Nia Green, a soon-to-be Seton Hall senior majoring in Sociology and Africana Studies with a minor in Political Science, has been awarded a fellowship, sponsored by AT&T, to participate in the 2018 Normandy Academy Program organized by the National World War II Museum. The competitive program offers students an opportunity to "explore the pages of history and the beaches of Normandy as they receive extraordinary lessons in leadership."
Running from June 11 to June 22, the Normandy Scholars Program involves three days of intensive study at the National World War II Museum in New Orleans followed by eight days of travel to France. During the study-abroad portion of the trip, students will visit the Normandy battlefields, cemeteries, and monuments to the fallen Allied soldiers who made the liberation of Europe possible.
The Museum's Normandy program has been supported by the John R. Whitman Normandy Scholarship fund established by former New Jersey Governor, Christine Whitman, in honor of her late husband, John R. Whitman, a distinguished veteran of the Vietnam War. Their tour of Normandy so increased their awareness of the sacrifice of WWII veterans that they established a travel fund to provide a similar educational experience to college students.
Ms. Green heard about the program through Larry Greene, Ph.D. a Professor in the Department of History, who encouraged her to apply. Having taught Ms. Green for two semesters in his African American history sequence, Dr. Greene knew of her interest in World War II, especially the contributions of African American soldiers in the Normandy campaign and other battles. In speaking with Dr. Greene, she expressed her interesting in applying to the program to "enhance her historical skills and expand her knowledge of World War II and the countries involved."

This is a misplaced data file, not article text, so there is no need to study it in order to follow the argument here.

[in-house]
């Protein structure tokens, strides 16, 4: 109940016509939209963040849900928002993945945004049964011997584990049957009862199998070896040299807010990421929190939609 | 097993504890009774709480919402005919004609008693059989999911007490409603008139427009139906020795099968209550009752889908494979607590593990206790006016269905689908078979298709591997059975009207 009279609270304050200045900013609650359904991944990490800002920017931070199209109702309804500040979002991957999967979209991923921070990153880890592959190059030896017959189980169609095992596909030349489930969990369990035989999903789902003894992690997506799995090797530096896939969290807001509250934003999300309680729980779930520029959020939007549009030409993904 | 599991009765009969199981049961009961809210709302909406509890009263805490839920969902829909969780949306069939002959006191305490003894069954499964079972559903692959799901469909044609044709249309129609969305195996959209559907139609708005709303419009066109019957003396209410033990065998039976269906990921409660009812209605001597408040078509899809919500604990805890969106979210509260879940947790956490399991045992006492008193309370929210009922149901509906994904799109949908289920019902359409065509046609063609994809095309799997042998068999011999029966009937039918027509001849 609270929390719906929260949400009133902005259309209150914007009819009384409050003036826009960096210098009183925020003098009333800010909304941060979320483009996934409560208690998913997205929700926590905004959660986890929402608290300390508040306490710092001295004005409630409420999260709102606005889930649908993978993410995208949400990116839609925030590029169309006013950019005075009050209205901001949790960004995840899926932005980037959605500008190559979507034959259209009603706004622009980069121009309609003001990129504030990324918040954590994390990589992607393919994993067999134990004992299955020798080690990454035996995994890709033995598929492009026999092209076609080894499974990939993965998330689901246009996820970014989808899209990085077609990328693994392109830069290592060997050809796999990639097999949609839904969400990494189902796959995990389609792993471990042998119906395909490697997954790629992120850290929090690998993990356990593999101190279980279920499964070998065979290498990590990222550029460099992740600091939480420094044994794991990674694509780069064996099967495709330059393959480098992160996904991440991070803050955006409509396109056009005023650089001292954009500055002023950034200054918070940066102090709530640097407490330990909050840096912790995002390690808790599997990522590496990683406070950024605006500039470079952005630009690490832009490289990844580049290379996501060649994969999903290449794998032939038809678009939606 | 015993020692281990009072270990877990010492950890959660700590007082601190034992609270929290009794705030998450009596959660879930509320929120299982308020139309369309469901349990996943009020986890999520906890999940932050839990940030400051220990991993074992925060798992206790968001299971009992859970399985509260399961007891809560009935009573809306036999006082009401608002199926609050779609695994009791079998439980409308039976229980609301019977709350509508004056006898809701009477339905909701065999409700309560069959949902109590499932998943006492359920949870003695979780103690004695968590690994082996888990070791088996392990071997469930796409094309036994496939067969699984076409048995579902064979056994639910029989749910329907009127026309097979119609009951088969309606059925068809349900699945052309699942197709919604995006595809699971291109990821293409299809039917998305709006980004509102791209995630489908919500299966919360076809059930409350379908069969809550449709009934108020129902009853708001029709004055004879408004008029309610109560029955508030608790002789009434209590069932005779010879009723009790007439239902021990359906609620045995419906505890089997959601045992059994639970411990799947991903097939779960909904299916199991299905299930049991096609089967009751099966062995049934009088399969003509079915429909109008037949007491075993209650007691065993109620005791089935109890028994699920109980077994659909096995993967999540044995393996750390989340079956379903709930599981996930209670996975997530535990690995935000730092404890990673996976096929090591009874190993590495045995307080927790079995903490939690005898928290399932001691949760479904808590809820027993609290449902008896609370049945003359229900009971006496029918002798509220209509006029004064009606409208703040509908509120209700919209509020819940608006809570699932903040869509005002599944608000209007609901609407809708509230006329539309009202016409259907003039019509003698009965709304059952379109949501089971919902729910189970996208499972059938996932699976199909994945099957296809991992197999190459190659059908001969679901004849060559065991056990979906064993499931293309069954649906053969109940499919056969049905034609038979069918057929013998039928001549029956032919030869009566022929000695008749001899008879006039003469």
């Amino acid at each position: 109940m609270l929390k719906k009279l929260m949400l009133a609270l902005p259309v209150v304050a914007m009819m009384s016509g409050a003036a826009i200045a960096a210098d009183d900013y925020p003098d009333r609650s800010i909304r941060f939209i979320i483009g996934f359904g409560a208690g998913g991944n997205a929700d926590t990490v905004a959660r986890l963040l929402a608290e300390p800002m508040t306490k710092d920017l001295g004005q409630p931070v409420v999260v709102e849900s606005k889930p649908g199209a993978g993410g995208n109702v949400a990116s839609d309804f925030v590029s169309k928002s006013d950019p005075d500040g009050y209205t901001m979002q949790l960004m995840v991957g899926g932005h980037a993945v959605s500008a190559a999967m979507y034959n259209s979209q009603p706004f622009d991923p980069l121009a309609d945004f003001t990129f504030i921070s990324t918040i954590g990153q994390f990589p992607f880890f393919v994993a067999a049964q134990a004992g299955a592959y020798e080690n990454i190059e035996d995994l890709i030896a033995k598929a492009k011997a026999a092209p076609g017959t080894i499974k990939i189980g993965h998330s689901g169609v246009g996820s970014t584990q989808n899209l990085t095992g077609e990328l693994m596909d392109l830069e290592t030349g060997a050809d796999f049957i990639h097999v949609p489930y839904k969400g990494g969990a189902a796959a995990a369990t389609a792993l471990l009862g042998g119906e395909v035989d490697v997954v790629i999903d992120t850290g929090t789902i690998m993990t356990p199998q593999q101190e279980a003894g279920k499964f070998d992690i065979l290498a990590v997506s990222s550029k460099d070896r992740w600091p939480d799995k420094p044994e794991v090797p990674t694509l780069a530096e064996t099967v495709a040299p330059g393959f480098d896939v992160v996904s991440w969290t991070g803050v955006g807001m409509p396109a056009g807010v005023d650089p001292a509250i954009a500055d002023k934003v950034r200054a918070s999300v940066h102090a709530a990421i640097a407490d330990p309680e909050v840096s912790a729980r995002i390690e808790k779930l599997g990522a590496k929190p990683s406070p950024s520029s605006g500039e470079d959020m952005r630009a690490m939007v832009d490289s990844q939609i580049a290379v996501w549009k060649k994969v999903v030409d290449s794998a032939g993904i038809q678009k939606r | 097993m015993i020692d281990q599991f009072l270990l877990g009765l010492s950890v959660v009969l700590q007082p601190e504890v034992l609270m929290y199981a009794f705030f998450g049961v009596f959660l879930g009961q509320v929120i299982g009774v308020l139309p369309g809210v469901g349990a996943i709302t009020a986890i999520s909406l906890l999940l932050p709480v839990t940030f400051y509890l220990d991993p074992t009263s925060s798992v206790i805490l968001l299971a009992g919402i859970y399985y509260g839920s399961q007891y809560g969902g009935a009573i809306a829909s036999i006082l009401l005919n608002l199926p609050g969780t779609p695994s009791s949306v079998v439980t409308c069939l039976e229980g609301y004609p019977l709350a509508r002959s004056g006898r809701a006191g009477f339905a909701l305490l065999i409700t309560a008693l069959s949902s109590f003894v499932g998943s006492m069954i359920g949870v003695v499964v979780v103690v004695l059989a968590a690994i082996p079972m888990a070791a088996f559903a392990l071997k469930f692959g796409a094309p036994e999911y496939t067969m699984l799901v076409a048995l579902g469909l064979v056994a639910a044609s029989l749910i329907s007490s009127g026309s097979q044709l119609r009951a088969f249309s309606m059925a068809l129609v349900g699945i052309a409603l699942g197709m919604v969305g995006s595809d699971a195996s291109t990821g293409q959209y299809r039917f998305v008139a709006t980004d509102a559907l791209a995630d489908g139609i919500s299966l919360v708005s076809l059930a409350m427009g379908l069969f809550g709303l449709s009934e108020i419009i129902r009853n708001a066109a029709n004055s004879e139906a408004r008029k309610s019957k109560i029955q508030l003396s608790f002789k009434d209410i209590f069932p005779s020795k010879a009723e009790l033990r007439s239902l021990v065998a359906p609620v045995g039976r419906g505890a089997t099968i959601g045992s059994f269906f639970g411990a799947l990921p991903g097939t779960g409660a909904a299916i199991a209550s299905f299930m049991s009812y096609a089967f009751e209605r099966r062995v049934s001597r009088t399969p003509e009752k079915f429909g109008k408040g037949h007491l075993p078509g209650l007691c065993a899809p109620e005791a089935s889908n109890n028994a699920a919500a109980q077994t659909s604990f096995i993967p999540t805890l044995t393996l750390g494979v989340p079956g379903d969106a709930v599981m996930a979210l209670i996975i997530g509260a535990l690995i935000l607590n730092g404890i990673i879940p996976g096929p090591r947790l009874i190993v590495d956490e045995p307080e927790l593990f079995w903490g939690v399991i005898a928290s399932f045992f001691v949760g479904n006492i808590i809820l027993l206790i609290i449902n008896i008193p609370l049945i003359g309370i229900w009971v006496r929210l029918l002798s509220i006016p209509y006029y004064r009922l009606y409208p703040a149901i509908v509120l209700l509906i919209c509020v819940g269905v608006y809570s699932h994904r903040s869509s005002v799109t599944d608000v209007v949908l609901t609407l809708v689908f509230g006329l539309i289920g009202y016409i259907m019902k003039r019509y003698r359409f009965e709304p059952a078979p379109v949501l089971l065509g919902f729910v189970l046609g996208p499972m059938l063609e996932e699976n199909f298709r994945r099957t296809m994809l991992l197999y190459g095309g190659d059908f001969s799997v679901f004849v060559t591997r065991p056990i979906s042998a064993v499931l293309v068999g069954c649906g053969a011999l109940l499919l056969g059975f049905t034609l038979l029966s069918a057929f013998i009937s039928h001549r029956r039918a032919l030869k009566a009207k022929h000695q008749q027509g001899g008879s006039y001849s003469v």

In the personal statement and essay required by the program application, Ms. Green spoke about the courage, dedication, and sacrifice of American veterans. In particular, she discussed the contributions of the servicemen in her family who served in the United States Army, including an in-law who saw combat in the Vietnam War. She also noted the challenges that many veterans face upon their return. "Sometimes serving in war can bring about many negative effects for the individuals who are actually fighting," she wrote.
Indeed, the social and psychological impact of combat fall not only upon the soldiers, but also upon the civilian population and especially children who also face an increase in poverty and decline in education. As Ms. Green also noted in her essay, "Over half of the world's children who are out of school are assessed to live in conflict-affected fragile states." A strength of her essay was her perception that war impacts not only the combat soldier, but also the most vulnerable elements in a society—those affected by multiple exclusion based on gender, geography, income, and ethnicity.
You can read more about the Normandy Academy Program in this Star Ledger article, "D-Day remembered: Former Gov. Whitman honors husband by sending students to Normandy."